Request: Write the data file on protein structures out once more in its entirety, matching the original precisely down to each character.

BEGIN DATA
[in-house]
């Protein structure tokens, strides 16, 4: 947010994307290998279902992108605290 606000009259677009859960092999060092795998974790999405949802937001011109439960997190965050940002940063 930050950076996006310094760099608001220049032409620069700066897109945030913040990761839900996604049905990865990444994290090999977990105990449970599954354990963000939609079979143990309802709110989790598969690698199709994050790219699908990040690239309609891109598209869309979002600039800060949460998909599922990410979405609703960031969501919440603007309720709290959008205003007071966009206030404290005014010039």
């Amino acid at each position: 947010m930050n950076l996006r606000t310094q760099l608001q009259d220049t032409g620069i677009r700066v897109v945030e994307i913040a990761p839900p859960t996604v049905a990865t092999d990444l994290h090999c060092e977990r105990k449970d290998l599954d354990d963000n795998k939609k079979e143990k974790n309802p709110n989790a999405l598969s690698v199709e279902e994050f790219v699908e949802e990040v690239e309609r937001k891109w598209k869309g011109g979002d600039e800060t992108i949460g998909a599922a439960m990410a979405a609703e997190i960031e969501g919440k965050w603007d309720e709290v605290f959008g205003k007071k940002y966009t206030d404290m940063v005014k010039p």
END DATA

[in-house]
């Protein structure tokens, strides 16, 4: 947010994307290998279902992108605290 606000009259677009859960092999060092795998974790999405949802937001011109439960997190965050940002940063 930050950076996006310094760099608001220049032409620069700066897109945030913040990761839900996604049905990865990444994290090999977990105990449970599954354990963000939609079979143990309802709110989790598969690698199709994050790219699908990040690239309609891109598209869309979002600039800060949460998909599922990410979405609703960031969501919440603007309720709290959008205003007071966009206030404290005014010039």
């Amino acid at each position: 947010m930050n950076l996006r606000t310094q760099l608001q009259d220049t032409g620069i677009r700066v897109v945030e994307i913040a990761p839900p859960t996604v049905a990865t092999d990444l994290h090999c060092e977990r105990k449970d290998l599954d354990d963000n795998k939609k079979e143990k974790n309802p709110n989790a999405l598969s690698v199709e279902e994050f790219v699908e949802e990040v690239e309609r937001k891109w598209k869309g011109g979002d600039e800060t992108i949460g998909a599922a439960m990410a979405a609703e997190i960031e969501g919440k965050w603007d309720e709290v605290f959008g205003k007071k940002y966009t206030d404290m940063v005014k010039p």